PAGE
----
St. Giles Cathedral
“It is better to conquer yourself than to win a thousand battles. Then the victory is yours. It cannot be taken from you, not by angels or by demons, heaven or hell.”
Late October, 2018
Riley Blackthorne compared her seat number to the row numbers above the seats. Confused, she shot a look behind her, toward the area of the airplane designated for Coach Class. She should be back there, right?
There has to be a mistake.
As Denver Beck fled down the three flights of stairs to the main floor of the two-century old manor house, he nearly collided with the housekeeper. He didn’t slow long enough to apologize, worry driving him forward as he jogged along the hallway. Once he reached the grand master’s door, he pounded on it. While he waited for a reply, Beck paced, muscles knotted and heart racing.
The drive to Edinburgh had been two and a half hours of hell. About an hour in, Beck had stopped calling Riley’s cell phone, knowing it was useless. It’d taken all of his control not to hurl his own phone out of the car window in frustration.
What if she’s hurt? What if she’s . . . ?
“Don’t go borrowin’ trouble, lad,” MacTavish said, as if he’d read his mind.
“Miss?” a man called out. “What happened here? Are ya hurt?”
It took Riley a moment to figure out what the cop had said, his Scottish accent was so thick.
“Ah, yeah, but not bad.” At least she hoped that was the case since her back was screaming in agony and her arm as well. Still, she wasn’t dead and that counted for a lot when you went up against an Archfiend.
The police station was noisy and crowded. Apparently it didn’t matter what country you were in, everybody had problems, some nastier than others. A few people stared at Riley as she was escorted to an interview room. She could imagine what they thought had happened to her, and almost all of those guesses would be wrong. The cops stared as well — they would know the truth — and some pointedly moved out of her way.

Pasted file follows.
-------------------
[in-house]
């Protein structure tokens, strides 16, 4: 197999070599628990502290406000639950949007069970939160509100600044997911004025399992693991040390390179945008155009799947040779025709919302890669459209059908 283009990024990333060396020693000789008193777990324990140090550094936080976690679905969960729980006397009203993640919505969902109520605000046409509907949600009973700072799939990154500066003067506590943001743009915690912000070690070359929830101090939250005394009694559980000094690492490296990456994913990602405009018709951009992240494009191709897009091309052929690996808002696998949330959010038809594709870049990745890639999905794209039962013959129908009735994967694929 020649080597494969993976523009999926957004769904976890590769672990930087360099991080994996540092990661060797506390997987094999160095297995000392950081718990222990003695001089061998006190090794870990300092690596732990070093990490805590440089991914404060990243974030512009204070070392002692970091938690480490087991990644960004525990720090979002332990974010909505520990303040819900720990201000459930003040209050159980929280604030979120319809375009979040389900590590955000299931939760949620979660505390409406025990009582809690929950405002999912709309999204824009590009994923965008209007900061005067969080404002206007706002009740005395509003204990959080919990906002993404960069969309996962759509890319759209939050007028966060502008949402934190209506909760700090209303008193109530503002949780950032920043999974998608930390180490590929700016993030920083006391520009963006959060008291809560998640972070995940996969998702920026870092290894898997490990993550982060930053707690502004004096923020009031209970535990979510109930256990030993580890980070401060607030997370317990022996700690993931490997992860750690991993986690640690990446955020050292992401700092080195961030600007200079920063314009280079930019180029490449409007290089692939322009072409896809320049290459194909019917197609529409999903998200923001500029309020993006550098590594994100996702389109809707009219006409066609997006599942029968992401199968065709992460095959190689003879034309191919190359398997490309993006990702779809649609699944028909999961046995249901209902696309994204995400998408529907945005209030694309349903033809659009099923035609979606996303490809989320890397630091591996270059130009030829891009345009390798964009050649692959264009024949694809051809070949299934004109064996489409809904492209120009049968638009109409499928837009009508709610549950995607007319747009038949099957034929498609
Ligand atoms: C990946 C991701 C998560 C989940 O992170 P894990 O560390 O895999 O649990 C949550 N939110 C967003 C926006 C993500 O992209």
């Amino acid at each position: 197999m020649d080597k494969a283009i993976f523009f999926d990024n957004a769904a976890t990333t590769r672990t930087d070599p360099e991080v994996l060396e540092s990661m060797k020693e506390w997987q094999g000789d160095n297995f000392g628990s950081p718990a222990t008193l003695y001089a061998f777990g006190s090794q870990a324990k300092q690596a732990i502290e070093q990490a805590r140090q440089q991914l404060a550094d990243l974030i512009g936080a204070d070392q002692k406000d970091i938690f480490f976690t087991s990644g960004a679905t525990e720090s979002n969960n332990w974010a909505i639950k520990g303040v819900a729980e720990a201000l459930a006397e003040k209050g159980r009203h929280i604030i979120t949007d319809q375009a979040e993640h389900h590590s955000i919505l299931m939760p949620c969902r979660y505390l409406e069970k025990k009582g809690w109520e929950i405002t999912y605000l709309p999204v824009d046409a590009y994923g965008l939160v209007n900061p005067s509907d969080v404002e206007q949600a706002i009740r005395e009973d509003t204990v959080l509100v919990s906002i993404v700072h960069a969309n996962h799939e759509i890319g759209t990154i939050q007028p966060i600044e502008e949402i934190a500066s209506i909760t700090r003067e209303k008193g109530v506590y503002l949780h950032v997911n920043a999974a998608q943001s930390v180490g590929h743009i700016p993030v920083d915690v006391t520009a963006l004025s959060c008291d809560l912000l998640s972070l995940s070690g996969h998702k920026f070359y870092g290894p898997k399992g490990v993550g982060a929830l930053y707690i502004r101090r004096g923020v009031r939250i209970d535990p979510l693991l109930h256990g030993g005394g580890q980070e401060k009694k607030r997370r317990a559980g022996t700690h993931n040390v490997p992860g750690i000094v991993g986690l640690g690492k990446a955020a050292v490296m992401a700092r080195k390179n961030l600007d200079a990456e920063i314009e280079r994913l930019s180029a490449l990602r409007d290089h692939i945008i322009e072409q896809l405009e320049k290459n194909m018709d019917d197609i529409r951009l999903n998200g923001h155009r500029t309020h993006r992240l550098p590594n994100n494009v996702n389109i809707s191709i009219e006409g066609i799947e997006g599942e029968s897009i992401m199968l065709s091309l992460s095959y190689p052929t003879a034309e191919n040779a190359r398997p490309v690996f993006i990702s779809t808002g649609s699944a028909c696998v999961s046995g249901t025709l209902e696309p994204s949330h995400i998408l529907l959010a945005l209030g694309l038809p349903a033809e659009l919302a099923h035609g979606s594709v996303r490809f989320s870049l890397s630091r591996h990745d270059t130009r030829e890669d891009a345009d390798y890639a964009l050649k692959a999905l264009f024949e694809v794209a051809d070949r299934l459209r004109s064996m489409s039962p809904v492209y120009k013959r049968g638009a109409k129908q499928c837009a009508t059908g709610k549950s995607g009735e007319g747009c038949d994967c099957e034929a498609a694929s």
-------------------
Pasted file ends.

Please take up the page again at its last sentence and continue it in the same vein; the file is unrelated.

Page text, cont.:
That’s me, the Riley of Mass Destruction.
When Riley woke, the clock on the nightstand indicated it was ten-thirty. She rolled over and fought down a groan. Her arm was aching, as was most her body; she had to be one massive bruise. Riley kicked off the covers, too warm from the toxins the demon wounds had set loose. At least this time she wasn’t as sick as when she’d tangled with a Grade Three demon and nearly died.
To get her mind off her pains, Riley checked out the room. The space was bigger than she’d expected, with a desk, a wardrobe, a couch and a couple of chairs.
I’m in Scotland. How cool is that?
Not as cool as she’d planned after the previous night’s disaster.
After Riley had taken a long nap, they’d wandered around for another couple of hours as Beck showed her hidden spots in the city — leave it to him to do a complete reconnaissance of a town. She’d been surprised the first time he’d paused to drop a few coins in the paper cup of a homeless person.